Italian eggplant with crumbled beef, tomatoes and mint, from Gluten-Free Goddess

Slow cooker ratatouille, a stew full of seasonal vegetables.

Disclosure: The Perfect Pantry earns a few pennies on purchases made through the Amazon.com links in this post. Thank you for supporting this site when you start your shopping here.


This sounds like a delicious version of Ratatouille! I especially love the addition of Portobello mushrooms.

Kalyn, I loved making this in the slow cooker. The portobellos hold up so well and add a real meaty flavor.

Love the idea of making ratatouille in the slow cooker - bet the vegetables come out nice and silky soft. I've been breaking my slow cooker back in after a hiatus. You got me thinking about after I saw you using it this summer.

oh yum!!!!!!!

Jeanette, I really started to appreciate the slow cooker this summer. My kitchen is small with low ceilings, and really holds the heat. It was great to cut down on stovetop cooking in favor of the slow cooker.

Carol, oh yes indeed.

This is a lovely way to kick off fall. The ease and versatility of ratatouille definitely make it very appealing (and the taste too, of course). I have never tried to make it in the crockpot, but am excited to try.

Hi Lydia,
Love the site! Very cozy!!! As far as the recipe, I was wondering when someone would put up a ratatouille recipe. Bravo!!! And about time!!!! Love how you got straight, and to the point in the paragraphs below the pic!
Keep it comin!!!

I've already bookmarked your post.

Cookin' Canuck, I love the ease and texture of this slow cooker version. The best part is that it doesn't need the occasional stir that you have to give stove-top ratatouille to keep the eggplant from sticking.

Ben, glad you found your way here.

slow cooker version of ratatouille has a consistent texture plus the flavor sink in nicely to vegetables. It is indeed palatable and nutritious!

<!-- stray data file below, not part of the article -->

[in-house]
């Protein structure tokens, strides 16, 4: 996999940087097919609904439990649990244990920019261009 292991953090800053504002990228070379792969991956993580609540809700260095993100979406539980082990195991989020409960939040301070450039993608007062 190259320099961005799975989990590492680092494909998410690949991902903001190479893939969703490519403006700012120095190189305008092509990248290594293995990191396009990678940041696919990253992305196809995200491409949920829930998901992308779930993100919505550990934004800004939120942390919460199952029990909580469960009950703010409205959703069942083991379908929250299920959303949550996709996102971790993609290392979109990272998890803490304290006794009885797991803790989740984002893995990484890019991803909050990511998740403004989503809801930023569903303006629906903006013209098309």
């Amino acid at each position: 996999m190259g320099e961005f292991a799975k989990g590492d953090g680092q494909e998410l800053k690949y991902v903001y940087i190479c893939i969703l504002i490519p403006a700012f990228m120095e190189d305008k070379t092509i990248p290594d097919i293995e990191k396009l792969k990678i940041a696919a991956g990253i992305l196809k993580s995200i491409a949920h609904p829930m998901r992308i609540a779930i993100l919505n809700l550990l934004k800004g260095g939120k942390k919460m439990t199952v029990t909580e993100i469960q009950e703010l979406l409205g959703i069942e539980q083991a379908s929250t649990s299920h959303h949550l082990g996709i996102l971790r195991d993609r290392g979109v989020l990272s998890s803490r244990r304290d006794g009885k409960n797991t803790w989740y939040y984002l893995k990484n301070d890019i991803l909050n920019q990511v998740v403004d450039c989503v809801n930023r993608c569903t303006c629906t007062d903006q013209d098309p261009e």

How would you suggest making this a freezer meal? Would you just put all raw ingredients in a bag to freeze or cook first then freeze?

Christine, this will lose a lot of texture in the freezer, but that's not a reason to try freezing it. I'd try cooking it first, then freezing. Note that potatoes can get really mealy after they're frozen. It might just be one of those dishes to enjoy best in the season.

What size slow Cooke did you use? I ask because the majority of slow cooker recipes I've read and tried use a 4-5 quart size. My crock is about 7 quarts. I've found that a 4 serving recipe often isn't well-suited for my Crock Pot unless I double the recipe or dramatically reduce the cook time

Aria, I always put the slow cooker size in the recipe. In this one, it's the large cooker, 6-7 quarts, so you should be fine.

I was very disappointed in this recipe. There was little to no flavor and I was left with a giant pot of mushy vegetables. I prepared this to be the main dish but it's so bland it really only works as a side.

Amanda, I'm sorry the recipe didn't work for you. I have found that, when there's a slow cooker involved, the results can really be mixed. I hope you'll give it another try.

Great recipe, but too big for one person. Especially a male senior..lol. Do you ever post recipes for 1 or 2 people?